Anal Sac Disease
What are anal sacs?
The anal sacs (commonly referred to as anal glands) are paired sacs, which sit on either side of the anus, at approximately 4 and 8 o’clock. They routinely fill with a smelly fluid used naturally to scent mark. Most dogs empty their anal sacs periodically while toileting but can also empty them suddenly if scared or stressed. Healthy anal sac contents can be yellow, brown or grey, and can vary from liquid through to a putty-like consistency. The smell is often very strong and described as fishy.
What is anal sac disease?
Sometimes the anal sacs become impacted, inflamed or infected. In these cases, we usually need to intervene, manually emptying the sacs and sometimes giving additional treatment. It is not understood why some dogs are so prone to anal sac problems, but they seem to be more common in dogs who are inactive, overweight, have skin disease, have poor diet, have variable stool consistency, or in female dogs who have been in season.
Dogs with anal sac disease often lick or chew at their back end, sometimes obsessively. They may rub or scoot their back end on the floor, and some struggle to sit down comfortably. You may notice them straining to toilet, blood around the back end, or discharge in the case of infections
Most anal sac disease can be identified on clinical examination. If your dog is very sore or dislikes the vets, they may need sedation to allow proper examination. To fully assess the anal sacs, the vet or nurse will need to insert a gloved finger into the rectum just past the sacs, approximately 2-3cm in.
Anal sacs can become impacted by dried out material or inflammation around the gland opening. Often, in a cooperative patient, impactions can be cleared manually by expressing (emptying) the sacs. Sometimes, it is helpful to express the sacs again 24-48 hours later.
Anal sacculitis refers to inflammation of the sac and can occur alongside impaction or on its own. Emptying the sacs is often very painful, and the contents may contain blood. In mild cases, they can be managed medically with anti-inflammatories and antibiotics. However, in more severe cases it can be beneficial to flush the sacs under sedation or anaesthesia. Sometimes, this is the only way they can be emptied.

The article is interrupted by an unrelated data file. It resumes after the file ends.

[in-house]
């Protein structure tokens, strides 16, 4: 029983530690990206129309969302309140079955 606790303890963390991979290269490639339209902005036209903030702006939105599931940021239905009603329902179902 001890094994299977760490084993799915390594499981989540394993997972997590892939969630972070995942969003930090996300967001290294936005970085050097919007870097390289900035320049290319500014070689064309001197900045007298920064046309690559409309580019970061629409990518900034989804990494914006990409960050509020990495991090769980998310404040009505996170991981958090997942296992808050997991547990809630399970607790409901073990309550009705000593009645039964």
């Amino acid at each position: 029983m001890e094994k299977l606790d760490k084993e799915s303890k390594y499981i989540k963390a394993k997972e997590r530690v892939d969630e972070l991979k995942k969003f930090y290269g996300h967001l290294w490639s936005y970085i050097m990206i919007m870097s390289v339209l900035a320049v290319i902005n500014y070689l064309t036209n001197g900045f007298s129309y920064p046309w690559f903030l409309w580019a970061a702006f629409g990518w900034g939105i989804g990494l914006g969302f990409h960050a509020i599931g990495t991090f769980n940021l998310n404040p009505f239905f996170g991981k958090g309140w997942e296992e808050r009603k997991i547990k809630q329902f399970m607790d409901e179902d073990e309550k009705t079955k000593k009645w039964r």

Anal sac infection often leads to abscess formation. This causes a large swelling and can be extremely painful until the sac is lanced, or bursts of its own accord. Antibiotics may need to be prescribed, and a swab may be taken for culture and sensitivity testing, to ensure we use the most appropriate antibiotic.
Once anal sac disease has been identified, regular checks of the sacs are advisable to prevent recurrent episodes of impaction. Reducing risk factors can help, such as weight loss and managing skin disease. Anecdotally, increasing the fibre content of the diet (using specialised products such as fibre+, or home remedies such as bran powder, boiled sweet potato or Weetabix) can also reduce recurrence.
Patients with anal sac disease that is not resolving, or is recurring regularly, may be candidates for surgical anal sacculectomy. This means removal of the anal sacs and does not have any long-term impact on the dog. There are some risks associated and the longer problems have been present, the more technically demanding the procedure is due to increased inflammation and scar tissue.
The prognosis for the majority of dogs with anal sac disease is very good. We do not always understand why impaction, sacculitis or abscesses occur but, in most dogs, they are isolated incidents that resolve rapidly. Some patients are particularly prone to anal sac problems, and it is much harder to get under control. In these cases, anal sacculectomy can offer a significant increase in quality of life.